Arthur L. Gross Jr., 70, was born July 19, 1951, in Moberly, Missouri, to Arthur L.,Sr. and Fleeta (Smith) Gross. He made his peaceful transition 2 p.m., Friday, August 20, 2021, surrounded by his devoted and loving wife of 51 years, Connie, and several other family members, he said he was “tired” and wanted to go “home.” He was ready for his heavenly home.
In this eternal home, he has his legs and his own kidney -- but no diabetes. He’s walking on his own and singing in the heavenly choir.
Arthur married Connie Alderson on July 6, 1970. They were blessed with three children: Andale, Artrea and Andre.
Besides his wife and children, Arthur’s other survivors include his mother, Fleeta, aunt Shirley Ford, sisters Rose Ellen Gross and Vicki Sue Smith, and brothers Jeffery Gross and Terry Beverly, also surviving are his daughters-in-law Lisa and Jessica Gross, son-in-law Gregory Smith, six sisters-in-law, five brothers-in-law, and a host of nieces, nephews and cousins.
He also leaves his 10 grandchildren who were the joy of his life: Aja, Avery, Drake, Antrea, Aaralyn, Ariyonna, Alaina, Nya, Kyrin and Braelyn.
He was so excited and looking forward to the birth of his first great-granddaughter, Kinsley Jo, next month.
Arthur, also affectionately known as “A.J.,” “Ponch” and “Lenny,” never met a stranger. He loved people and always had a kind word and smile for everyone.
His welcoming presence was matched by his style. He liked to dress nice no matter the occasion and had an impressive collection of suits and ties, sports jerseys and T-shirts, and baseball caps.
He was an avid lover of cars, and many of his fondest memories were connected to them. It all started with his first car, a 1956 Pontiac that his aunt gave him. And from there, he stayed getting new cars over the years: a Chevy Impala, an American Motors Javelin, an American Motors Matador, an Oldsmobile Ninety-Eight, a Chevy Caprice, a Pontiac Bonneville.
In 2011, he started his run of Hyundai Sonatas. He kept all his cars as clean as the day he bought them.
He loved sports and was a superb athlete himself. He played Little League Baseball as a catcher on the championship Union Avenue team, both American League and National League.
At school, he ran track, played basketball and was a member of the band. He played the baritone horn. He graduated from Moberly Senior High in 1969.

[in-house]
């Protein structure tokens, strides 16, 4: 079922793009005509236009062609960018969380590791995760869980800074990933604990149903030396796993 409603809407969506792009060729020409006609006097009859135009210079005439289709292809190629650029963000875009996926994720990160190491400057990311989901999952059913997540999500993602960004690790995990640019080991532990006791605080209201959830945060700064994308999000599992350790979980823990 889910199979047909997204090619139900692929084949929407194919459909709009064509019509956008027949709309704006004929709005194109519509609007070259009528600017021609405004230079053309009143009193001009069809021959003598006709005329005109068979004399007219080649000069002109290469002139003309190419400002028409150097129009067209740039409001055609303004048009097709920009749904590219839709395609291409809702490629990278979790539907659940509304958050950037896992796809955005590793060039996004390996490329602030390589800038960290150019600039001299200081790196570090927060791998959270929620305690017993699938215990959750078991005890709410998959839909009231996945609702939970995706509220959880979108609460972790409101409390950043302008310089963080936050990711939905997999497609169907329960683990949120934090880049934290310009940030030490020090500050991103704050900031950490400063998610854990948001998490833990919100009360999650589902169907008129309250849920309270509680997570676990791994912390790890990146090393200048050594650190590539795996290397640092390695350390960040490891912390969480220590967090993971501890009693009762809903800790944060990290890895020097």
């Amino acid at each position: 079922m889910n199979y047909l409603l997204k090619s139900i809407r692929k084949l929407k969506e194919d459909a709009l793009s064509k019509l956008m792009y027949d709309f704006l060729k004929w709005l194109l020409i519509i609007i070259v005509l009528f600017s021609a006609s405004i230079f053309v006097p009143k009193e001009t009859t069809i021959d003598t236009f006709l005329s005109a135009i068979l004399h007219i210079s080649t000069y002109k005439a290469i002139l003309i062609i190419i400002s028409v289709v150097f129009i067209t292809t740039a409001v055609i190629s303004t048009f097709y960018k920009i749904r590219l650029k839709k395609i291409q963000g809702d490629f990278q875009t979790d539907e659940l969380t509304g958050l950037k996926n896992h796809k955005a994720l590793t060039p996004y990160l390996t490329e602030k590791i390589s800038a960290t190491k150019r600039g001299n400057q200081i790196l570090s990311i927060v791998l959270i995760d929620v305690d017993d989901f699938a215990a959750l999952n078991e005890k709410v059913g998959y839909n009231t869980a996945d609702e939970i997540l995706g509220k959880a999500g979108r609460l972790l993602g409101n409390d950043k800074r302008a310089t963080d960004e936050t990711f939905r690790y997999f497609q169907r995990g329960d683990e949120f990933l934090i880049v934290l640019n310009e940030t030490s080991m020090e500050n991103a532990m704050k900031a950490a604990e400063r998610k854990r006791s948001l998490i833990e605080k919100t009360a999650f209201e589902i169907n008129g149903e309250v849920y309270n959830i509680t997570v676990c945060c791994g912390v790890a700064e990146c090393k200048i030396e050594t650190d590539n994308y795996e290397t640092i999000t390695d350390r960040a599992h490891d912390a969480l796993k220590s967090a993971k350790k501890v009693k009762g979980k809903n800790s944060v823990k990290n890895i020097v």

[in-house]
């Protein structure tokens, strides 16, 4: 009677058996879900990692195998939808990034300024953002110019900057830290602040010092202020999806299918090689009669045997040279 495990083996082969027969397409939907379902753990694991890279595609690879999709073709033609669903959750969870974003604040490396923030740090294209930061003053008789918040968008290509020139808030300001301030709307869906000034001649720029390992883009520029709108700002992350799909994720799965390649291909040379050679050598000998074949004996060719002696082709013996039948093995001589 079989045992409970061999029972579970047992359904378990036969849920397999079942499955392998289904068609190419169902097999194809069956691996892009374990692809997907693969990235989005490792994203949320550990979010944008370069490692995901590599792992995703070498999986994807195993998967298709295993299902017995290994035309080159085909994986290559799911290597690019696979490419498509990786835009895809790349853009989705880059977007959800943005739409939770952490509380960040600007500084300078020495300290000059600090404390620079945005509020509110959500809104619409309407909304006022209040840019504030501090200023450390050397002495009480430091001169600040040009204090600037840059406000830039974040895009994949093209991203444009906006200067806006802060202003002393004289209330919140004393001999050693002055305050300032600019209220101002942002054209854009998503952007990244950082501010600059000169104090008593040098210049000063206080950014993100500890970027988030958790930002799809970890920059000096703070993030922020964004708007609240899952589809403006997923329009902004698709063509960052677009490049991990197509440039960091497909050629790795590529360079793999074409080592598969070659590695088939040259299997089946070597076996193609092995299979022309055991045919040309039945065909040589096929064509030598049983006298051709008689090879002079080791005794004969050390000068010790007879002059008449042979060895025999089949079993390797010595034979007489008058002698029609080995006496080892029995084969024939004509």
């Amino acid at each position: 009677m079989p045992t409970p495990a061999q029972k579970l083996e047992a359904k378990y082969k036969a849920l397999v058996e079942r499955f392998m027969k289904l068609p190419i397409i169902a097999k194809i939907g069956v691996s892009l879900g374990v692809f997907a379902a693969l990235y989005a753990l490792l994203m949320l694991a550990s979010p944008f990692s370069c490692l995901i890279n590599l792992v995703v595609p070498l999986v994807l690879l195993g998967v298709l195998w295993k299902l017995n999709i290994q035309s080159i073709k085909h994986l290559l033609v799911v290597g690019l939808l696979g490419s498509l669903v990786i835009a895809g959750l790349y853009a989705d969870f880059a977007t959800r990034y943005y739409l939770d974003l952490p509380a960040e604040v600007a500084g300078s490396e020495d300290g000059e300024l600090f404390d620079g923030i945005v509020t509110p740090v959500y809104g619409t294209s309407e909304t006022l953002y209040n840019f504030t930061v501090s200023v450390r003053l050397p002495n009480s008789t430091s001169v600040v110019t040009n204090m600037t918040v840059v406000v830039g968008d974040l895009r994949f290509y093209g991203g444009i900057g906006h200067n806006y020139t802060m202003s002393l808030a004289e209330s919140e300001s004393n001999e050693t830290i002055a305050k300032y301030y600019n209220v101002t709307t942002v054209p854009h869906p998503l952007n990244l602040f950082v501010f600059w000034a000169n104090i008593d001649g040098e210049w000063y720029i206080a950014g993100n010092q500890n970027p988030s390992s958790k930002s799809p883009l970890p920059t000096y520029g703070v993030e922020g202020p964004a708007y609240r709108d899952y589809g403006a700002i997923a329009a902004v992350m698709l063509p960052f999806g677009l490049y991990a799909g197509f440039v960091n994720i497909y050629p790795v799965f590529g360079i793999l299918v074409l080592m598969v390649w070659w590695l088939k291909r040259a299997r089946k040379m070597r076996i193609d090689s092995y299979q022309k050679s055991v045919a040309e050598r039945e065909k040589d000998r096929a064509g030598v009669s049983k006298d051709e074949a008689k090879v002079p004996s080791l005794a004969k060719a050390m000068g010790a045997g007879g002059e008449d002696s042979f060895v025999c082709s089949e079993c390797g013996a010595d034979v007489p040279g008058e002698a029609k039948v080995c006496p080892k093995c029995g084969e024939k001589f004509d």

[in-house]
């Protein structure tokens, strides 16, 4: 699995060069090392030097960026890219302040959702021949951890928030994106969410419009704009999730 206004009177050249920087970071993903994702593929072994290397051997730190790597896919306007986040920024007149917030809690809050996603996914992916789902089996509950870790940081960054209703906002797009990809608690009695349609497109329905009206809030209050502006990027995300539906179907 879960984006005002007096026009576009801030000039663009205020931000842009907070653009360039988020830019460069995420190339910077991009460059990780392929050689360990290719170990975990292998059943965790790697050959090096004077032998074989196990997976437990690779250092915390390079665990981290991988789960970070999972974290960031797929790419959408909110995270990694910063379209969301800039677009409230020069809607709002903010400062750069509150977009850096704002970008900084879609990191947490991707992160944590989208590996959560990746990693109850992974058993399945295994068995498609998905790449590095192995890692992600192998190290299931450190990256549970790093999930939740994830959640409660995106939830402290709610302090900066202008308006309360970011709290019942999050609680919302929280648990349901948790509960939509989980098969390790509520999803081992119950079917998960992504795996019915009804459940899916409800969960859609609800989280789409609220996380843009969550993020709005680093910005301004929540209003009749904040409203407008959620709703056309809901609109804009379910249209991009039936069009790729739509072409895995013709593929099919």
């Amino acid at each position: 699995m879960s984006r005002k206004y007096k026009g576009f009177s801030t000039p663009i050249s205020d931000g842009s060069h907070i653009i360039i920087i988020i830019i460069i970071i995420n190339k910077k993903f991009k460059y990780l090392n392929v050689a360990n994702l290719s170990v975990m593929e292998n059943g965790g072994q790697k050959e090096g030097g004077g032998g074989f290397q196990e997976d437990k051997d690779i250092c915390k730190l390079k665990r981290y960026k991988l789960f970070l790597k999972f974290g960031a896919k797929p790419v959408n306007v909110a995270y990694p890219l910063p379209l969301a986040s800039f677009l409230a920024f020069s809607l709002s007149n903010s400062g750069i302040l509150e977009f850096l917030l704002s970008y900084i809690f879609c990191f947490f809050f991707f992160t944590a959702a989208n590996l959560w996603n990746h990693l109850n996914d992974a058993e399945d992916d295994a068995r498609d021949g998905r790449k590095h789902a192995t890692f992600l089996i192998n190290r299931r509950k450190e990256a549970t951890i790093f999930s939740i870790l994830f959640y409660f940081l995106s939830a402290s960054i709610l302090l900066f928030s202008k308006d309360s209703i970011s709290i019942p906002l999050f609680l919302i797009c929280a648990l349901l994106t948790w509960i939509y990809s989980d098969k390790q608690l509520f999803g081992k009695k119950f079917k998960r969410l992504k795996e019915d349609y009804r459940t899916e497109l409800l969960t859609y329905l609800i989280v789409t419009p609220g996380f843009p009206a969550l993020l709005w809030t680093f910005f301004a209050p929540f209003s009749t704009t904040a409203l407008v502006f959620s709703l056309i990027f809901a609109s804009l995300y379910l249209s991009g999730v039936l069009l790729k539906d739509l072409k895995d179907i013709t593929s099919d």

As an adult, he played softball, taking to the field at Moberly’s Rothwell Park and traveling to other Missouri towns for tournaments.
He enjoyed watching professional and college sports. His favorite teams were the Los Angeles Lakers, Kansas City Chiefs, Missouri Tigers and St. Louis Cardinals.
His faith was important to him as well. He was a longtime member of Second Missionary Baptist Church in Moberly. He served as a deacon for many years, and he was a Sunday School teacher, first for the teens and later the seniors. He sang in the Gospel Celestial Choir and the Men’s Chorus and was a frequent soloist. With his sweet tenor, he knew how to interpret any tune and make it his own. Songs he led included “His Eye Is on the Sparrow,” “Step In Jesus,” “Oh, Mary Don’t You Weep,” “Just Ask In the Name of Jesus,” “Jesus Is the Best Thing That Ever Happened Me,” and “Reach Out and Touch Somebody’s Hand,” which he sang at the end of the Martin Luther King Jr. holiday program each year.
Arthur was hardworking. His first job was at Oakland Cemetery as a teenager cutting grass. He went on to work at Safeway bagging groceries.
As a young man, he worked as a car salesman at Hendren Motors and later was an electrician apprentice at Howerton Electric in Jefferson City.
Next, he worked for Peabody Coal Company at Thomas Hill for six years. From there he went to work for Associated Electric Cooperative Inc. at Thomas Hill as an engineering associate. Arthur surveyed coal pits and worked as a crew chief at AECI. He later became a revegetation technician, and his land reclamation work twice earned him national recognition from the U.S. Department of Interior.
He retired from AECI last year after a 41-year career.
He worked more than 20 years as a door greeter at Cater Funeral Home. He would welcome and greet everybody with love when they would come through the door for services. Bill and Sandy Stuart and the rest of the Cater “family” embraced him and treated him as their own. He was so happy he was able to attend the last years Christmas party.
Arthur loved to tell stories and joke and laugh with his family and friends. He also enjoyed listening to his favorite groups the Isley Brothers, O’Jays and Gap Band. Until the end, he could be found with his headphones on and playing his music.
He fought diabetes for years. Even with those challenges, his death was unexpected. He made his transition from a bed at Columbia’s Boone Hospital. He did it the same way he lived his life: peacefully, with dignity, without struggle, and surrounded by those he loved and who loved him.
The song “God Will Open Doors” was playing on his church pastor’s cellphone, and Arthur took his last breath as loved ones sang him home.
Words of comfort and support were shared with the family at a visitation in the Cater Funeral Home. Services honoring and celebrating Arthur's life were held at the Second Baptist Church. Committal prayer and burial followed in the Memorial Park Cemetery,